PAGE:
I spoke with Mark, and he's not adverse to having a panel (or maybe two) of it in the house. We'll see if I can reconstruct it. I've made several attempts with paper, straight edge and compass, but getting just one line a little bit off results in multiplied errors later on. As soon as I get the hang of it, I'll see about making a block print of it or something.

Friday, February 25, 2011

Winter Shadows

We thought this photo-collage would be instructive and demonstrate the power of the sun. The border between the snow and the lawn moss shows where the sun shines when it passes through the local meridian.

In about a month, around the Spring Equinox, the snow shadow would bisect the block circle around the cherry tree.

If the snow had fallen on the Winter Solstice, there would be no green in this collage.... well, maybe some from the sunlight reflecting off of our house.

By the time Summer Solstice rolls around, the sun will shine on the entire yard, except where the back fence casts its shadow.

Thursday, February 24, 2011

February Snow Day

Snow is falling on the floor of the Willamette Valley. Right now there is less than an inch; Mark made it to work and he said the roads were pretty clear. I think I won't drive anywhere today though, just because the snow freaks out the local drivers. The neighbor's construction project makes the snow on the trees stand out.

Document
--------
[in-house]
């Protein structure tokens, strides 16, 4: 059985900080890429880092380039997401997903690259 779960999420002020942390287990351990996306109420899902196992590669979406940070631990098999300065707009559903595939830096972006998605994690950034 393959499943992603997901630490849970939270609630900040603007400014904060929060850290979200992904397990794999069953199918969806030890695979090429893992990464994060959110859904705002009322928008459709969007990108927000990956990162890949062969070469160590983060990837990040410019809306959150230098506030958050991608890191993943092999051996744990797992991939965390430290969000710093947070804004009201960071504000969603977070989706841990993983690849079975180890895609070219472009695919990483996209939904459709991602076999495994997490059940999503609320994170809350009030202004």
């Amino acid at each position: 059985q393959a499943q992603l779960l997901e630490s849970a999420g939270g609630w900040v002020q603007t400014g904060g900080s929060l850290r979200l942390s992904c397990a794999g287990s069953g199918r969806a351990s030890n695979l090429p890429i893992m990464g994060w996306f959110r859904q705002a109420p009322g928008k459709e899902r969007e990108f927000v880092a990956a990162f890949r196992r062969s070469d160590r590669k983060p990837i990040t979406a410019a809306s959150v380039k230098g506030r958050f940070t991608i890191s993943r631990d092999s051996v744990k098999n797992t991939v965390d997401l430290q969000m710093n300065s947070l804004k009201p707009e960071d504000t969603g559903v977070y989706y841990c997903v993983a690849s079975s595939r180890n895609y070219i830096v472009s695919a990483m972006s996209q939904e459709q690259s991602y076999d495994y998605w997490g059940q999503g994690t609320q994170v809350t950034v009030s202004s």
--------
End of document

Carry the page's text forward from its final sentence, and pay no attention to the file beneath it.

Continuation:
The camellia must be slightly confused by the snow, as it has started to bloom. Mark likes the camellia; I wish the blooms were white, and it looks like today's snow may grant my wish.

While I was at it, I took a photo of one of the origami doves in our window. Mark made them a few years ago to catch the rising heat from the baseboard and make the leaded crystals spin.  There's no sun as I type this, but the white snow mantling everything has filled the house with tissue white light.

Wednesday, February 23, 2011

More Fish Quilts

Okay; I couldn't resist.

One of the previous fish designs wasn't quite right. So I had to re-do it.

And then expand it.

(No, Julie -- it's a lot of work -- you don't have to make this pattern for me.)

Tuesday, February 22, 2011

Why John Doesn't Quilt

My sister, Julie, likes to make quilts. Like this one:

She received a brand new sewing machine for her Birthday (today! Happy Birthday!) and offered to make a smaller version of the quilt for me. The pattern is made up of tessellated triangles.

 And because the pattern is a tessellation, I kind of went a little crazy.

The next thing I knew I was making all sorts of solar-theme designs, mostly because it's hard not to make solar-theme designs when working with squares and right-triangles.

I thought maybe if I could work with some of the triangles the top of the quilt could look like frothing water. And then I stepped back.

There's probably waaaaaay too many fish.

Oh well.

Saturday, February 19, 2011

Mary's Peak Butterflies in July